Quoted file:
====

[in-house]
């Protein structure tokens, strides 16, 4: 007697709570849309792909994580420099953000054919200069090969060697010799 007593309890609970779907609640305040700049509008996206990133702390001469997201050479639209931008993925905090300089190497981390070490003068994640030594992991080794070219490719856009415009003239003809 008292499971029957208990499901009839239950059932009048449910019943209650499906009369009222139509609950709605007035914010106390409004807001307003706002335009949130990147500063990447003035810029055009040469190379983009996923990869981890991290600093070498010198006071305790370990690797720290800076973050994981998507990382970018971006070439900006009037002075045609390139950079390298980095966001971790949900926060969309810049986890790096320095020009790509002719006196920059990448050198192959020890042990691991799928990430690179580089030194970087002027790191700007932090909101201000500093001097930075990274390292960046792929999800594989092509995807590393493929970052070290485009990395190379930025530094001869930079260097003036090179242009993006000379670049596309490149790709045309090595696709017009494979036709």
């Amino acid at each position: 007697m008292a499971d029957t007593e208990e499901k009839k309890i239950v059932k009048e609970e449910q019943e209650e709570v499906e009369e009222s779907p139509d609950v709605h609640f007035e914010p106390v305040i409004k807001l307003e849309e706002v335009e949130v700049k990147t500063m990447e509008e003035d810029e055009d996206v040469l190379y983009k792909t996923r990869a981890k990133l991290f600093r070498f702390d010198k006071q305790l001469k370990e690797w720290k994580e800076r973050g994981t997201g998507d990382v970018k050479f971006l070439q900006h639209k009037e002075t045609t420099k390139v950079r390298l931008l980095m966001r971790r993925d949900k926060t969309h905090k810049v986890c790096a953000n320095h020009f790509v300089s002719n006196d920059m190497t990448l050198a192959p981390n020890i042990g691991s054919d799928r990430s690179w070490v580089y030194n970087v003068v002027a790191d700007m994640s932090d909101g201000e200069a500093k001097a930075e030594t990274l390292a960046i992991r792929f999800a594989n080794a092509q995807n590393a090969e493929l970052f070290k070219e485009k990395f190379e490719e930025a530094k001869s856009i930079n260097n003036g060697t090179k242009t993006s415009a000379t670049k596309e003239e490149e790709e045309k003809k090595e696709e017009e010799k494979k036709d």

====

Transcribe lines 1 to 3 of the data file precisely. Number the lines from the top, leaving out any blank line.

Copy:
[in-house]
């Protein structure tokens, strides 16, 4: 007697709570849309792909994580420099953000054919200069090969060697010799 007593309890609970779907609640305040700049509008996206990133702390001469997201050479639209931008993925905090300089190497981390070490003068994640030594992991080794070219490719856009415009003239003809 008292499971029957208990499901009839239950059932009048449910019943209650499906009369009222139509609950709605007035914010106390409004807001307003706002335009949130990147500063990447003035810029055009040469190379983009996923990869981890991290600093070498010198006071305790370990690797720290800076973050994981998507990382970018971006070439900006009037002075045609390139950079390298980095966001971790949900926060969309810049986890790096320095020009790509002719006196920059990448050198192959020890042990691991799928990430690179580089030194970087002027790191700007932090909101201000500093001097930075990274390292960046792929999800594989092509995807590393493929970052070290485009990395190379930025530094001869930079260097003036090179242009993006000379670049596309490149790709045309090595696709017009494979036709």
């Amino acid at each position: 007697m008292a499971d029957t007593e208990e499901k009839k309890i239950v059932k009048e609970e449910q019943e209650e709570v499906e009369e009222s779907p139509d609950v709605h609640f007035e914010p106390v305040i409004k807001l307003e849309e706002v335009e949130v700049k990147t500063m990447e509008e003035d810029e055009d996206v040469l190379y983009k792909t996923r990869a981890k990133l991290f600093r070498f702390d010198k006071q305790l001469k370990e690797w720290k994580e800076r973050g994981t997201g998507d990382v970018k050479f971006l070439q900006h639209k009037e002075t045609t420099k390139v950079r390298l931008l980095m966001r971790r993925d949900k926060t969309h905090k810049v986890c790096a953000n320095h020009f790509v300089s002719n006196d920059m190497t990448l050198a192959p981390n020890i042990g691991s054919d799928r990430s690179w070490v580089y030194n970087v003068v002027a790191d700007m994640s932090d909101g201000e200069a500093k001097a930075e030594t990274l390292a960046i992991r792929f999800a594989n080794a092509q995807n590393a090969e493929l970052f070290k070219e485009k990395f190379e490719e930025a530094k001869s856009i930079n260097n003036g060697t090179k242009t993006s415009a000379t670049k596309e003239e490149e790709e045309k003809k090595e696709e017009e010799k494979k036709d």